How is human potential handled in each country? This was the key question behind the World Economic Forum's Human Capital Report. Indicators such as education, skills and employment were looked at in 124 countries. Portugal came out 38th in the ranking, which was topped by Finland.
Using 46 different indicators, the report took into account factors such as the unemployment rate, percentage of active population, employment distribution by economic sector, and the distribution of students throughout the various fields of education, among others.
Rating them from 0 to 100%, the document's key conclusion is that no country is making full use of it's population's potential at this point. "In many countries, children and young people see their paths limited to the kind of education they can afford, while others have no access at all to literacy and basic education", reads the report's conclusion. Alongside this "many of today's education systems are disconnected from the skills required to function in the contemporary employment market", particularly with regards to economic and technological changes.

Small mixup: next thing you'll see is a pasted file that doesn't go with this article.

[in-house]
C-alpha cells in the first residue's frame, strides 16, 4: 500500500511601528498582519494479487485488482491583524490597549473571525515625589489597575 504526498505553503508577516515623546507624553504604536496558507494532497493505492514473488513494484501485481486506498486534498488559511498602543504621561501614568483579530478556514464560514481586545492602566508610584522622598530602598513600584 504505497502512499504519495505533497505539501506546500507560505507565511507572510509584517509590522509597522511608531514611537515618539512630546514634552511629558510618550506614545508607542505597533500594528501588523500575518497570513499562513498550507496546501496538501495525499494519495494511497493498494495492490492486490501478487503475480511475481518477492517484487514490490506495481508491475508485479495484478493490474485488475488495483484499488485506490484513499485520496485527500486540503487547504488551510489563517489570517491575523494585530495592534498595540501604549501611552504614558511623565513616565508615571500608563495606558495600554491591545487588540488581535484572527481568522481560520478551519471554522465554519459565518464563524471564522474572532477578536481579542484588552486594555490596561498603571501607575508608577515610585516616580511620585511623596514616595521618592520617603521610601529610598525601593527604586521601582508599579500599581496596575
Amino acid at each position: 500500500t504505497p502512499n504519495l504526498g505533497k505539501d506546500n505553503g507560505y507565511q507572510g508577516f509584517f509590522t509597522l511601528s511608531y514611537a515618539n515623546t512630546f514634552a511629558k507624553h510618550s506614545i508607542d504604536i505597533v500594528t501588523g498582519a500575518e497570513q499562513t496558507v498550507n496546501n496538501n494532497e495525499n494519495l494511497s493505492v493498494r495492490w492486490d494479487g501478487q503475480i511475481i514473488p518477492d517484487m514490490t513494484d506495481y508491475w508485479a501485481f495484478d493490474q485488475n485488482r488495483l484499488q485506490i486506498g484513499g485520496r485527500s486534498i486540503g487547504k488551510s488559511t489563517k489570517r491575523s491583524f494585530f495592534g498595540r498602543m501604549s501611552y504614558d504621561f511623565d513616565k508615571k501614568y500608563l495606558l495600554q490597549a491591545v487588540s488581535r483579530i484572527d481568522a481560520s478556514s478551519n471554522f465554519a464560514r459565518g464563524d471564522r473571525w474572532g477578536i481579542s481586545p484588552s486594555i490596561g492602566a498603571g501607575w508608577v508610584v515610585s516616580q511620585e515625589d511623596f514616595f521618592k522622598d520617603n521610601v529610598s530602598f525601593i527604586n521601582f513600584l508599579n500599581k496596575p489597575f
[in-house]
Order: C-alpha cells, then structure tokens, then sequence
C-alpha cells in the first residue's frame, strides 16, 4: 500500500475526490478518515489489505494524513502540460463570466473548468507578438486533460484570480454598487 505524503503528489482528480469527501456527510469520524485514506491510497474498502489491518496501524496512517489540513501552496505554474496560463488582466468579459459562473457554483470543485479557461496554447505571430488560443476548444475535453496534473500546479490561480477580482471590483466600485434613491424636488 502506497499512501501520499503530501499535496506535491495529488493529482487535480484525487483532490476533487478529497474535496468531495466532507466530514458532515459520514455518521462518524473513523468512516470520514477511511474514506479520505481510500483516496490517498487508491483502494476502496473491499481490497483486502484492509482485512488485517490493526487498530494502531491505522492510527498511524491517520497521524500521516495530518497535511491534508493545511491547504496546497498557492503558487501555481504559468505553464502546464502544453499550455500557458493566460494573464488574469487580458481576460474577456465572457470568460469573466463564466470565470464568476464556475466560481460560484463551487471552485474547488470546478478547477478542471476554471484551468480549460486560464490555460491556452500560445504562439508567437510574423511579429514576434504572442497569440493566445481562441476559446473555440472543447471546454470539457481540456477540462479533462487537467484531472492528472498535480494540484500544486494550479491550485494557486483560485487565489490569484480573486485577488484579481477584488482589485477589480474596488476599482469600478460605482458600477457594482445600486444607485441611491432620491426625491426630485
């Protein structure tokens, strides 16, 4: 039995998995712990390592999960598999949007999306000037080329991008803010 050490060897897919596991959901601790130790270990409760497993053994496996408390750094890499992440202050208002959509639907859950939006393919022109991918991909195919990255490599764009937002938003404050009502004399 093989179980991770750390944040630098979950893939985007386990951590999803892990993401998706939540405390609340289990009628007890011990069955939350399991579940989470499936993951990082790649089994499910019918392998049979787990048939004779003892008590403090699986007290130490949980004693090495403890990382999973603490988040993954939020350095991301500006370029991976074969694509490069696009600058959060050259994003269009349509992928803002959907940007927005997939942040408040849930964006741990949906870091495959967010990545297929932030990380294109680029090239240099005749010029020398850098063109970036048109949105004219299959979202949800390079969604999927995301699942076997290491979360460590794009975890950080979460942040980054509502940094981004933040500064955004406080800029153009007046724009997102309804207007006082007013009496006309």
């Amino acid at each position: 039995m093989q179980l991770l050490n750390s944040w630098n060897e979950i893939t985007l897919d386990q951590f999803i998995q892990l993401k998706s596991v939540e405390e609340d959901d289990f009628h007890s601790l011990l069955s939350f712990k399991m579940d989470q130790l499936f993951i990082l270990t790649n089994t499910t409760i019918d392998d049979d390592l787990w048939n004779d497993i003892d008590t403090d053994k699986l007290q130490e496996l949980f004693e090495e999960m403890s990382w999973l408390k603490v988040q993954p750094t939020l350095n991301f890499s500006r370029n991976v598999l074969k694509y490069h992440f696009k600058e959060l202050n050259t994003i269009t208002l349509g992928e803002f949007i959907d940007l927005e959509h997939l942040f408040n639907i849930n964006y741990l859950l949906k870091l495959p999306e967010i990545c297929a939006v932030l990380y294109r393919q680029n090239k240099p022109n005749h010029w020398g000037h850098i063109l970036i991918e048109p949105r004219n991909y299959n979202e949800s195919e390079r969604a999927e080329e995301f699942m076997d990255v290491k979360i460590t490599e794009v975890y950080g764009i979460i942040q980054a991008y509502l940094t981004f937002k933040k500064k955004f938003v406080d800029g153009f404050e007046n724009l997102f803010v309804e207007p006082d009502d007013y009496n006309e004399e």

Portugal's score was 74,5%. At the top of the scale, Finland obtained 86%, mainly due to it's educated youth, but also because of it's efforts with the continued education of it's older population. Norway, Switzerland, Canada and Japan make up the rest of the top five.
“Talent, not capital, will be the key factor linking innovation, competitiveness and growth in the 21st century,” stated Klaus Schwab, executive chairman of the WEF in a press release.